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The Journal of Jasper Jonathan Pierce, a Pilgrim Boy

af Ann Rinaldi

Serier: My Name is America (Colonial Times: Plymouth, 1620), My Story, Dear America Collections (My Name Is America: Colonial Times, 1620)

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533533,568 (3.83)3
A fourteen-year-old indentured servant keeps a journal of his experiences on the Mayflower and during the building of Plimoth Plantation in 1620 and 1621.

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Viser 5 af 5
This was probably my favorite book thus far I've read in the My Name is America series. I don't know why, exactly, I just really, really enjoyed it. I loved the story line, the writing style, etc. Jasper was a great character. Very good book. 5 out of 5 stars. I would recommend this any day. ( )
  Beammey | Feb 13, 2016 |
This was probably my favorite book thus far I've read in the My Name is America series. I don't know why, exactly, I just really, really enjoyed it. I loved the story line, the writing style, etc. Jasper was a great character. Very good book. 5 out of 5 stars. I would recommend this any day. ( )
  Beammey | Jan 2, 2016 |
This entire series is a wonderful way to learn history or teach it to adolescents. I find today's generations seem to recall more when they learn through other people (pop songs, celebrity gossip, etc.), so what better way to teach history than through someone else's perspective? Yes, "authentic" diaries would be "better", but would the language really hold the modern student's attention? Did the diary writer know what WOULD be important in the context of history? Probably not. ( )
  benuathanasia | Sep 5, 2012 |
This is my first experience with the My Name is America series, though I have read a number of other books in the Dear America series and I have to say, I rather enjoyed it. My Name is America: The Journal of Jasper Jonathan Pierce is written in the style of a personal diary that the main character (Jasper Jonathan Pierce) writes to his brother whom he was forced to leave behind in England. The book initially starts out with some history on JJP and his brother…they are orphaned children of a clock maker who had been living on the streets of London for several years begging, doing odd jobs and even pick-pocketing to get by. They are lured into becoming indentured servants when they are threatened with prison for their stealing. The boys (Jasper 14, and Tom 12) enter into a contract for 7 years each with different families, each set to sail to the New World on the Mayflower. At the last minute, Tom’s “owner” decides the trip is too dangerous and takes Tom and leaves the boat. Distraught, Jasper has no choice but to go on, but Jasper has a kindly master and he is given a blank book to record his journey so that he might keep his brothers in his thoughts and deeds.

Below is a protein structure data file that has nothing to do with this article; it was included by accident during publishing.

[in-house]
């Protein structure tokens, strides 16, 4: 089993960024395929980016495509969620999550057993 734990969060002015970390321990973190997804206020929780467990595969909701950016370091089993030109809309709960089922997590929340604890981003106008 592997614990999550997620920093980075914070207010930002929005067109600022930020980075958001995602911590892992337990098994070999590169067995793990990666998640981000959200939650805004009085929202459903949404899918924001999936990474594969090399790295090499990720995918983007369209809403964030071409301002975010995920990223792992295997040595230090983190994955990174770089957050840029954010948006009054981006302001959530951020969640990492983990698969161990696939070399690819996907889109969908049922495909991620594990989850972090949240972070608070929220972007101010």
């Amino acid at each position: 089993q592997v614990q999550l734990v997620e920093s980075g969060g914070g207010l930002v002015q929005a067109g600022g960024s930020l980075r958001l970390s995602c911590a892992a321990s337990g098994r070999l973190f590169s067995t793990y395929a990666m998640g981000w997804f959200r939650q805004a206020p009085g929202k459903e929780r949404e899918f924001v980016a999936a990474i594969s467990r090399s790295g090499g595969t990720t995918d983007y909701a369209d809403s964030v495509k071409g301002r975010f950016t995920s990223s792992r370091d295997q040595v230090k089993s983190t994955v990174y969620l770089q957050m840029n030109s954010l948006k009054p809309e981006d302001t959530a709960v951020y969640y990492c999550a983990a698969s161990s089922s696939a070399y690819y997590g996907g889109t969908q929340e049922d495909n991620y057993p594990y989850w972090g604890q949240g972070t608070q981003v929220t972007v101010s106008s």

From there, we are given an account of the journey on the Mayflower, the landing of the Pilgrims and Strangers (non-pilgrims) in the New World, their attempts to settle, and their struggles to make contact with the elusive and frightening (to them) natives, and the harsh (and sometimes deadly) conditions they had to endure while setting up their town and in making it through their first few winters in Plymouth. I enjoyed reading this because the main character (Jasper) is based on an actual historical figure who landed with the Mayflower and while it is a fictional account, it is historically accurate in detailing the condition their lives and the physical and emotional well-being (or lack there of) as individuals and as a community and I think that this book (and the entire series) is a wonderful way for children to get an idea of exactly what life was like for children (and adults) in the colonial period of U.S. history. Jasper himself wasn’t a Pilgrim, but his “story” gives the reader and up-close and personal glimpse into their day-to-day lives as well as showing their encounters with the Indians in a way that demonstrates all the fear (and moral superiority on occasion) they felt in meeting and dealing with them. I also like that the author takes the time to also show the lives of the Indians way of life and how they might have felt about these new immigrants in a positive way while foreshadowing the difficulties that were yet to come. Young readers will appreciate reading about the history of the Plymouth colony from a perspective they can relate to and they will get lot of great information on the journey to the new world, the beliefs and practices of the Pilgrims and their struggles to rebuild their lives in this unfamiliar New World! I give My Name is America: The Journal of Jasper Jonathan Pierce five stars and two thumbs up…a great jumping off point for studying the Pilgrims, Plymouth, and/or the voyage of the Mayflower to the New World. This book is ideal for readers age 9-12 and may be suitable for the 7-9 range as a read aloud (with discussion). I’d recommend this book in a heartbeat. ( )
  the_hag | Aug 27, 2008 |
This pretend journal of the fictional Jasper Jonathan Pierce allows us to get a glimpse of what it was like sailing across the ocean on the Mayflower and trying to survive the first year. Though Jasper is given a little more importance than I would assign a fictional character, his journal covers both the lives of the pilgrims and a little bit of the lives of the nearby Native Americans. ( )
  t1bclasslibrary | Jun 14, 2007 |
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Dear America Collections (My Name Is America: Colonial Times, 1620)
My Name is America (Colonial Times: Plymouth, 1620)
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A fourteen-year-old indentured servant keeps a journal of his experiences on the Mayflower and during the building of Plimoth Plantation in 1620 and 1621.

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